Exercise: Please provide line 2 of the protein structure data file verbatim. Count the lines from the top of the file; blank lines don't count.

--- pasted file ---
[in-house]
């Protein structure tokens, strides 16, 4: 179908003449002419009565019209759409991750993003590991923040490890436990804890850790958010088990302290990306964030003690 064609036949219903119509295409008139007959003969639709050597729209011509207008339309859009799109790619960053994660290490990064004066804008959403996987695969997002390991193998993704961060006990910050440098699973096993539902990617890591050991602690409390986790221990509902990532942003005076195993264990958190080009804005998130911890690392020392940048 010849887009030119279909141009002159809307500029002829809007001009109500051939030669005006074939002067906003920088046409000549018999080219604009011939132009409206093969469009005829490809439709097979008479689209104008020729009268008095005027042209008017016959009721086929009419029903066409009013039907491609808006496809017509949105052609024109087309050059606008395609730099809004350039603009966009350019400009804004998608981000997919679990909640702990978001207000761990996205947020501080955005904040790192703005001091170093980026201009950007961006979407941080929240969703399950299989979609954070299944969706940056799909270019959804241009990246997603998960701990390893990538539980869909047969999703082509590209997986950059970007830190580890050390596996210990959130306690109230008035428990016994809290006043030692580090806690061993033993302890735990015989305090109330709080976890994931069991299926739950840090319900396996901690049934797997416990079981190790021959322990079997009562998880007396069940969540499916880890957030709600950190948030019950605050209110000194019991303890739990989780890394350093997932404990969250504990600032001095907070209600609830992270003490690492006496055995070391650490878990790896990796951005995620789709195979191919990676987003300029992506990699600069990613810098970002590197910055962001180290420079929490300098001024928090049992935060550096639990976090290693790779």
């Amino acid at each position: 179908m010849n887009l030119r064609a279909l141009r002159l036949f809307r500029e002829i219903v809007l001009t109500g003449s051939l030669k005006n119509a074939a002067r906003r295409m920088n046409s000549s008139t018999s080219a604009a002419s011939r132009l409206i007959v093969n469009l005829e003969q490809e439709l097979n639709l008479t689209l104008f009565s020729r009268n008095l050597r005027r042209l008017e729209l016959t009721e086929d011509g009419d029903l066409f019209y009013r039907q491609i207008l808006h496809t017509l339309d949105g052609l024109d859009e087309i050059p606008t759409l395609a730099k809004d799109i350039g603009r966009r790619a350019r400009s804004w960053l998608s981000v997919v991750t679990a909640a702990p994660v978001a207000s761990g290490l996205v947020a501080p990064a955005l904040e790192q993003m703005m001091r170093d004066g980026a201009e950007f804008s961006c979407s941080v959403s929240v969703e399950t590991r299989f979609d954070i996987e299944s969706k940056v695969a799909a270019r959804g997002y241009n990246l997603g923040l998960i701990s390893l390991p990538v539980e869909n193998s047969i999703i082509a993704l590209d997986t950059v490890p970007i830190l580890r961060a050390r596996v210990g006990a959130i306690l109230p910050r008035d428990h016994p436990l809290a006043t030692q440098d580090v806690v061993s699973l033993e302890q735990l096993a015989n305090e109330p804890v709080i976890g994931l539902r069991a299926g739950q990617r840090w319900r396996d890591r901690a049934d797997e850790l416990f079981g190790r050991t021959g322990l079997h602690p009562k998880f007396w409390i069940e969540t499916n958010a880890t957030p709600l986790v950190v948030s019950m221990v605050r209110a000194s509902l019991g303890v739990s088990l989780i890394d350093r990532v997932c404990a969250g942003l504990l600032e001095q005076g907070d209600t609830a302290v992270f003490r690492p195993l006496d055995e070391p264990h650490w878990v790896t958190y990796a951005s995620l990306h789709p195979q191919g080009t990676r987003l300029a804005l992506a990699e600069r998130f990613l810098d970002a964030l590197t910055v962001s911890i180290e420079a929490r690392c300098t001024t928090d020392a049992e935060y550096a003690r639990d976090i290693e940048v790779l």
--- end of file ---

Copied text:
């Protein structure tokens, strides 16, 4: 179908003449002419009565019209759409991750993003590991923040490890436990804890850790958010088990302290990306964030003690 064609036949219903119509295409008139007959003969639709050597729209011509207008339309859009799109790619960053994660290490990064004066804008959403996987695969997002390991193998993704961060006990910050440098699973096993539902990617890591050991602690409390986790221990509902990532942003005076195993264990958190080009804005998130911890690392020392940048 010849887009030119279909141009002159809307500029002829809007001009109500051939030669005006074939002067906003920088046409000549018999080219604009011939132009409206093969469009005829490809439709097979008479689209104008020729009268008095005027042209008017016959009721086929009419029903066409009013039907491609808006496809017509949105052609024109087309050059606008395609730099809004350039603009966009350019400009804004998608981000997919679990909640702990978001207000761990996205947020501080955005904040790192703005001091170093980026201009950007961006979407941080929240969703399950299989979609954070299944969706940056799909270019959804241009990246997603998960701990390893990538539980869909047969999703082509590209997986950059970007830190580890050390596996210990959130306690109230008035428990016994809290006043030692580090806690061993033993302890735990015989305090109330709080976890994931069991299926739950840090319900396996901690049934797997416990079981190790021959322990079997009562998880007396069940969540499916880890957030709600950190948030019950605050209110000194019991303890739990989780890394350093997932404990969250504990600032001095907070209600609830992270003490690492006496055995070391650490878990790896990796951005995620789709195979191919990676987003300029992506990699600069990613810098970002590197910055962001180290420079929490300098001024928090049992935060550096639990976090290693790779």